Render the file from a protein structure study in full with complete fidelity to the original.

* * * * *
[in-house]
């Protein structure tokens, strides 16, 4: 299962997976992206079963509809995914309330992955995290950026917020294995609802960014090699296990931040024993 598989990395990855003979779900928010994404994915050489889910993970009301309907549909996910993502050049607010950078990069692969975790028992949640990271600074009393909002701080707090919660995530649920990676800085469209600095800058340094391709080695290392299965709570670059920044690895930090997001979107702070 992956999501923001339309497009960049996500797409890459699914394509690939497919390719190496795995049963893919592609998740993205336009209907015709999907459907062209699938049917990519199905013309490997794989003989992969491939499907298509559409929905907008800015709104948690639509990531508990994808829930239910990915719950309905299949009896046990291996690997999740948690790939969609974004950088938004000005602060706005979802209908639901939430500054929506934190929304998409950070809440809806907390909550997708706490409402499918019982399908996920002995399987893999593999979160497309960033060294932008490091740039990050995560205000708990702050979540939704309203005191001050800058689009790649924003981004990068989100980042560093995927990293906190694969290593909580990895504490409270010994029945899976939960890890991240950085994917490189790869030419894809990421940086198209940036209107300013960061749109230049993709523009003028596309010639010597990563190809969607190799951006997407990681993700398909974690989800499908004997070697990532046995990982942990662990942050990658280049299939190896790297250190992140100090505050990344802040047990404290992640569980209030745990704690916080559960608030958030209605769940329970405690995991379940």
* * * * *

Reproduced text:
[in-house]
């Protein structure tokens, strides 16, 4: 299962997976992206079963509809995914309330992955995290950026917020294995609802960014090699296990931040024993 598989990395990855003979779900928010994404994915050489889910993970009301309907549909996910993502050049607010950078990069692969975790028992949640990271600074009393909002701080707090919660995530649920990676800085469209600095800058340094391709080695290392299965709570670059920044690895930090997001979107702070 992956999501923001339309497009960049996500797409890459699914394509690939497919390719190496795995049963893919592609998740993205336009209907015709999907459907062209699938049917990519199905013309490997794989003989992969491939499907298509559409929905907008800015709104948690639509990531508990994808829930239910990915719950309905299949009896046990291996690997999740948690790939969609974004950088938004000005602060706005979802209908639901939430500054929506934190929304998409950070809440809806907390909550997708706490409402499918019982399908996920002995399987893999593999979160497309960033060294932008490091740039990050995560205000708990702050979540939704309203005191001050800058689009790649924003981004990068989100980042560093995927990293906190694969290593909580990895504490409270010994029945899976939960890890991240950085994917490189790869030419894809990421940086198209940036209107300013960061749109230049993709523009003028596309010639010597990563190809969607190799951006997407990681993700398909974690989800499908004997070697990532046995990982942990662990942050990658280049299939190896790297250190992140100090505050990344802040047990404290992640569980209030745990704690916080559960608030958030209605769940329970405690995991379940």